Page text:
Canadians concerned airlines not grounding Boeings after deadly crash abroad

Mar 11 2019, 8:54 pm

Despite two fatal crashes over the past five months, Canadian airlines will not be grounding their Boeing 737 MAX 8 fleets.

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On March 10, an Ethiopian Airlines flight crashed shortly after takeoff, killing all 157 passengers and crew on board, including 18 Canadians.

Flight ET 302 took off on the morning of March 10, at 8:38 am local time, from Addis Ababa, Ethiopia on route to Nairobi, Kenya. The airport lost contact with the plane just six minutes later at 8:44 am.

The plane involved in the crash was a Boeing 737 MAX 8, the same make and model of a plane that went down in Indonesia in October 2018.

Since the news of the crash, China has decided to ground all of its 737 fleet, joining Ethiopian Airlines which grounded its similar fleet soon after the accident.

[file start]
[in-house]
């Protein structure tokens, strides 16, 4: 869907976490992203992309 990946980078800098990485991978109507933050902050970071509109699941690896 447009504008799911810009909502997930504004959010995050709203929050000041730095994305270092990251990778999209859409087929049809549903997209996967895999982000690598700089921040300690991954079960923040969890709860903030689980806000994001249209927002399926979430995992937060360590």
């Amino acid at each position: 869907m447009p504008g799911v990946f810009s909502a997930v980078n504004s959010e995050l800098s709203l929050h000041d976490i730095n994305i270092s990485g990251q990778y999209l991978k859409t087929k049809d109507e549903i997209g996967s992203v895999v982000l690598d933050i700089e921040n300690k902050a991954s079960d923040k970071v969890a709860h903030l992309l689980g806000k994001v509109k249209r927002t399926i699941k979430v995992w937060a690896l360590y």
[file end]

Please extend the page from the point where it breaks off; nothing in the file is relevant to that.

In Canada, the Canadian Civil Aircraft Register shows airlines here have 41 of the Boeing 737 model.

Of those, 24 belong to Air Canada, 13 to WestJet, and 4 to Sunwing. The airlines say they are confident in the safety of the fleet.

Still, the decision to keep the planes in the air is not sitting well with some Canadians, who say the airlines here should follow suit and ground the planes while investigations and inspections are carried out.

As of Monday, authorities are still investigating what caused the plane to crash.

The cause of the crash is currently unknown. In a press conference on Sunday, Group CEO of Ethiopian Airlines — who had visited the crash site — stated:

It is too early to speculate the cause of the accident and further investigation will be carried out to find out the cause of the accident in collaboration with all stakeholders including Boeing, Ethiopian Civil Aviation Authority and other international entities to maintain the international standard and information will be provided once the cause is identified.

A senior captain of the airlines was piloting the plane.

According to the airline, among the 149 passengers and eight crew members were 35 different nationalities, including 18 Canadians.

The B-737-800MAX had flown from Johannesburg to Addis earlier Sunday morning, and had undergone a “rigorous first check maintenance” on February 4, 2019.

The Airline has set up emergency hotlines for those seeking more information on the flight and those on board.